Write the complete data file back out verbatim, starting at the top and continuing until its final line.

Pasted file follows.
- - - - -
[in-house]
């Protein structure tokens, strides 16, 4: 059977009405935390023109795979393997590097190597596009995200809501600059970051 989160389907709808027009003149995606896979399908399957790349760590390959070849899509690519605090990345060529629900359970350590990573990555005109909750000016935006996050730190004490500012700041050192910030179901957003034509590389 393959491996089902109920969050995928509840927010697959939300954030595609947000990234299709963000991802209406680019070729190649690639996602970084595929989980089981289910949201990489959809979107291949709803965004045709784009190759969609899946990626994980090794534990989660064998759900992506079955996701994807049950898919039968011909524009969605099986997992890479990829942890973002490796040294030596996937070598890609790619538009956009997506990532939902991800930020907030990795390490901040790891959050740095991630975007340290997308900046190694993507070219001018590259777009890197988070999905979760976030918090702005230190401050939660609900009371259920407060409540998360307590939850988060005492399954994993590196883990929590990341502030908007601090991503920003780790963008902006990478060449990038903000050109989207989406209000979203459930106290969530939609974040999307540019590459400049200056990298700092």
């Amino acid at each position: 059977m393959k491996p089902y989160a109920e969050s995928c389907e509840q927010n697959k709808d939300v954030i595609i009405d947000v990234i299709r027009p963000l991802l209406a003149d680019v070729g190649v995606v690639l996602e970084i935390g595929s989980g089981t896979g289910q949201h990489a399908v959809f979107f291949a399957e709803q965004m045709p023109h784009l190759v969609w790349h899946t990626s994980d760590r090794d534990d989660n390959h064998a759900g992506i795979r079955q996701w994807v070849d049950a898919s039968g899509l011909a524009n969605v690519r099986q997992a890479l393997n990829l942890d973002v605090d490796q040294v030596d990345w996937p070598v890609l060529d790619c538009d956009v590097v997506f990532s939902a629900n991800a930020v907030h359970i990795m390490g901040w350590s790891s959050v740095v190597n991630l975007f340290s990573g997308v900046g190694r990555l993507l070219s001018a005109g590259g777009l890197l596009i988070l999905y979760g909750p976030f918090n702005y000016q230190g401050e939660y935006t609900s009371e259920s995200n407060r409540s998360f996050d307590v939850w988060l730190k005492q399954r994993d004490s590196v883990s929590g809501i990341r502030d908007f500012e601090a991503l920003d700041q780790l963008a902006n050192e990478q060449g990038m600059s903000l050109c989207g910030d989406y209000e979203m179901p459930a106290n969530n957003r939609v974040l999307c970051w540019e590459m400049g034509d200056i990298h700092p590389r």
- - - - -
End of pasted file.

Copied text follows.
[in-house]
């Protein structure tokens, strides 16, 4: 059977009405935390023109795979393997590097190597596009995200809501600059970051 989160389907709808027009003149995606896979399908399957790349760590390959070849899509690519605090990345060529629900359970350590990573990555005109909750000016935006996050730190004490500012700041050192910030179901957003034509590389 393959491996089902109920969050995928509840927010697959939300954030595609947000990234299709963000991802209406680019070729190649690639996602970084595929989980089981289910949201990489959809979107291949709803965004045709784009190759969609899946990626994980090794534990989660064998759900992506079955996701994807049950898919039968011909524009969605099986997992890479990829942890973002490796040294030596996937070598890609790619538009956009997506990532939902991800930020907030990795390490901040790891959050740095991630975007340290997308900046190694993507070219001018590259777009890197988070999905979760976030918090702005230190401050939660609900009371259920407060409540998360307590939850988060005492399954994993590196883990929590990341502030908007601090991503920003780790963008902006990478060449990038903000050109989207989406209000979203459930106290969530939609974040999307540019590459400049200056990298700092």
């Amino acid at each position: 059977m393959k491996p089902y989160a109920e969050s995928c389907e509840q927010n697959k709808d939300v954030i595609i009405d947000v990234i299709r027009p963000l991802l209406a003149d680019v070729g190649v995606v690639l996602e970084i935390g595929s989980g089981t896979g289910q949201h990489a399908v959809f979107f291949a399957e709803q965004m045709p023109h784009l190759v969609w790349h899946t990626s994980d760590r090794d534990d989660n390959h064998a759900g992506i795979r079955q996701w994807v070849d049950a898919s039968g899509l011909a524009n969605v690519r099986q997992a890479l393997n990829l942890d973002v605090d490796q040294v030596d990345w996937p070598v890609l060529d790619c538009d956009v590097v997506f990532s939902a629900n991800a930020v907030h359970i990795m390490g901040w350590s790891s959050v740095v190597n991630l975007f340290s990573g997308v900046g190694r990555l993507l070219s001018a005109g590259g777009l890197l596009i988070l999905y979760g909750p976030f918090n702005y000016q230190g401050e939660y935006t609900s009371e259920s995200n407060r409540s998360f996050d307590v939850w988060l730190k005492q399954r994993d004490s590196v883990s929590g809501i990341r502030d908007f500012e601090a991503l920003d700041q780790l963008a902006n050192e990478q060449g990038m600059s903000l050109c989207g910030d989406y209000e979203m179901p459930a106290n969530n957003r939609v974040l999307c970051w540019e590459m400049g034509d200056i990298h700092p590389r």